NASA's Juno Mission to Jupiter to Be Farthest Solar-Powered Trip

Juno Deploying Solar Arrays
This still image from a Juno mission animation shows how the spinning spacecraft might look during deployment of its giant solar arrays. Solar array deployment takes place just a few minutes after Juno separates from its launch vehicle upper stage booster. (Image credit: NASA/JPL-Caltech)

NASA's Juno spacecraft is heading for the planet Jupiter this week with a novel energy source for a deep space probe — solar power — making it the farthest robotic space traveler to run on sunlight, scientists say.

Unlike past missions to the outer planets, which carried nuclear generators to power their instruments, Juno is equipped with three huge solar wings to feed its eight Jupiter-watching instruments.

Within an hour of its planned launch on Friday (Aug. 5), the Juno spacecraft will slowly unfold its three large solar panels, each nearly 9 feet (2.7 meters) wide and 30 feet (10 meters) long. [Photos: NASA's Juno Mission to Jupiter]

These panels will be the sole source of energy over Juno's five-year trip to the gas giant, as well as its year-long exploration of the planet Jupiter beginning in 2016, making Juno the most distant solar-powered craft ever.

Technicians at Astrotech's payload processing facility in Titusville, Fla. stow solar array #2 against the body of NASA's Juno spacecraft. (Image credit: NASA/JPL-Caltech/KSC)

In April 2017, after 9 months of orbiting the largest planet in the solar system, Juno will be approximately 507 million miles (816 million kilometers) from the sun. At that point, it will break the record to be set by the European Space Agency's Rosetta spacecraft in October 2012, which will use the sun as its sole source of power as far out as 492 million miles (792 million km) on its way to visit Comet Churyumov-Gerasimenko.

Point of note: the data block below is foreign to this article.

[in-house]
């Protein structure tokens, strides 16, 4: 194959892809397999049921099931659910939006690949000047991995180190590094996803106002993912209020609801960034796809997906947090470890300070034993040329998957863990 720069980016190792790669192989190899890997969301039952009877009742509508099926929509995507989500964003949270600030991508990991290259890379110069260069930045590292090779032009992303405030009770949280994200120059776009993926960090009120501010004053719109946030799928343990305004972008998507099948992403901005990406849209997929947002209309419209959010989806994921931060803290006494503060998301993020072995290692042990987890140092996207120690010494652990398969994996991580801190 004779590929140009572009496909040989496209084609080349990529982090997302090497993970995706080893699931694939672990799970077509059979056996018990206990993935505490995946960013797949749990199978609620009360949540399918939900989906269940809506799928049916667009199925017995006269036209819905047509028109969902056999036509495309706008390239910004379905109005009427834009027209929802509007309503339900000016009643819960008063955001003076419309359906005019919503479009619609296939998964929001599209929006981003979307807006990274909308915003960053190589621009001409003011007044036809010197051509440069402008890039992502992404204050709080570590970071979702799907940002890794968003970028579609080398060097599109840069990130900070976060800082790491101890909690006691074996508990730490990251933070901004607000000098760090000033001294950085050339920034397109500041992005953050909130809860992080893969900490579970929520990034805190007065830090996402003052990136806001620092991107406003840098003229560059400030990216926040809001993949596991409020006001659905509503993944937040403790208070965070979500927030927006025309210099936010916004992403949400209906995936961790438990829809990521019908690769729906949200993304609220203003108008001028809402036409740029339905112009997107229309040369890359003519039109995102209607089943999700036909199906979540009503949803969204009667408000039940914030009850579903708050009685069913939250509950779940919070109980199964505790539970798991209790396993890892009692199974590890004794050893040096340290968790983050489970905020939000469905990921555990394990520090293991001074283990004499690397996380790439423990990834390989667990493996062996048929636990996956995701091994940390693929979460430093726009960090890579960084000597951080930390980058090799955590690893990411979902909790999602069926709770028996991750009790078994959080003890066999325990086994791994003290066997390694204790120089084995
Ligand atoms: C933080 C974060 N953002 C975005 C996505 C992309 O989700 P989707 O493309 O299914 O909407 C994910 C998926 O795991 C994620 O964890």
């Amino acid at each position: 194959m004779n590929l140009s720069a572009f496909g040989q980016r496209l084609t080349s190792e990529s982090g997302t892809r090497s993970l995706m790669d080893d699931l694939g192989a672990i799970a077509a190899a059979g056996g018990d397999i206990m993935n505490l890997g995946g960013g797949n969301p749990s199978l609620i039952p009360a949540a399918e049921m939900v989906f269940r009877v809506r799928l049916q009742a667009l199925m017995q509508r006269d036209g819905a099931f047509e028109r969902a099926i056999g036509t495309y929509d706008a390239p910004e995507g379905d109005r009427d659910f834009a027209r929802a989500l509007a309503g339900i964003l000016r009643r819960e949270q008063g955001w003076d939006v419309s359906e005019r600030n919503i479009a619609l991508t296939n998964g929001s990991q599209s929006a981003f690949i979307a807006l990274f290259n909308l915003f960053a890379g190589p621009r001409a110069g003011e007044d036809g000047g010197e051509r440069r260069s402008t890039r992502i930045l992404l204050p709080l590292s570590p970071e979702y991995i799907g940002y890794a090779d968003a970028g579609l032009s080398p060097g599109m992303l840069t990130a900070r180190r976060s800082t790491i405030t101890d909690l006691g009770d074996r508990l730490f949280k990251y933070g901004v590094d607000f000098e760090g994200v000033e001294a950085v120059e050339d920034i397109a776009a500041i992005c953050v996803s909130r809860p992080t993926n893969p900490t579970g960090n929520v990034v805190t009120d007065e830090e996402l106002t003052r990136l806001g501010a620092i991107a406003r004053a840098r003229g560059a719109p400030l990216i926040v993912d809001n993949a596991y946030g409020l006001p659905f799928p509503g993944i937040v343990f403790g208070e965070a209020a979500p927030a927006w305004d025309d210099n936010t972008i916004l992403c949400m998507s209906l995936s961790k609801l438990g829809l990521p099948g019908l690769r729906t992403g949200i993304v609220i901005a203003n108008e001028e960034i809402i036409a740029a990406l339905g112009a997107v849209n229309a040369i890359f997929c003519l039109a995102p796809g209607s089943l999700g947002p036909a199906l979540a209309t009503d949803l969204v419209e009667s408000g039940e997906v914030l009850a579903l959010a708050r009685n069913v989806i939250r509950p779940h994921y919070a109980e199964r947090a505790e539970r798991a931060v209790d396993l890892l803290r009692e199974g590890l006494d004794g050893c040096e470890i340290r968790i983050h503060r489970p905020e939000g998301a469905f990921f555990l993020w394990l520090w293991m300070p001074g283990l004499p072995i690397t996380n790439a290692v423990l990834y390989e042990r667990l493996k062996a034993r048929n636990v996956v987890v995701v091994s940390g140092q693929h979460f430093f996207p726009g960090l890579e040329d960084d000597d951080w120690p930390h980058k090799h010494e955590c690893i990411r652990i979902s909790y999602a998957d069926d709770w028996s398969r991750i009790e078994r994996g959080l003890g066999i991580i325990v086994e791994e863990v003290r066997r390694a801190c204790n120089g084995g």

Feeding off the sun

Jupiter is five times as far from the sun as Earth and it receives 25 times less light.

For years, scientists concluded solar power at such distances was too weak to support a spacecraft. The size of the panels needed to energize a far-oft vehicle would be too cumbersome, and would create a host of problems, experts reasoned. [10 Alternative Energy Bets]

When scientists started planning for Juno in 2002, they compared the feasibility of solar power with the nuclear power options available at the time.

According to principal investigator Scott Bolton of the Southwest Research Institute in San Antonio, Tex., both methods would have required some modifications. The team opted to utilize solar power because they felt it had the least amount of development requirements.

NASA's Juno Probe Set to Study Jupiter (Image credit: Karl Tate,

Bolton noted the many challenges that were identified and planned around, as the team sought methods to overcome each one.

"I say challenges, but what I'm talking about is careful engineering," Bolton told

High-tech solar cells

The Juno mission uses the latest generation of solar cells, which are 50 percent more efficient than those in use two decades ago.

The nearly 19,000 cells on Juno are outfitted on three arrays the size of flattened tractor trailers. Near Earth, the solar panels will generate 14 kilowatts of electricity, but once in orbit around Jupiter they will only muster about 400 watts — enough to power a handful of light bulbs.

To operate on so little power, the scientific instrumentation and onboard computer are highly energy-efficient.

The team also had to determine an optimal course around the planet that would keep Juno in the sunlight. They devised a flight path around the poles that avoided Jupiter's shadow, as well as the high radiation belts that peak around the equator.  The radiation won't be completely avoided, and will degrade the solar cells over time, but the energy put out at the end of the mission should be enough to meet the spacecraft's needs.

Solar power technology was ultimately the best option for Juno's scientific needs. But it also helps that the choice is environmentally friendly.

"We're happy to be green," Bolton said. "Of course, we were green before it was in to be green."

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Nola Taylor Tillman
Contributing Writer

Nola Taylor Tillman is a contributing writer for She loves all things space and astronomy-related, and enjoys the opportunity to learn more. She has a Bachelor’s degree in English and Astrophysics from Agnes Scott college and served as an intern at Sky & Telescope magazine. In her free time, she homeschools her four children. Follow her on Twitter at @NolaTRedd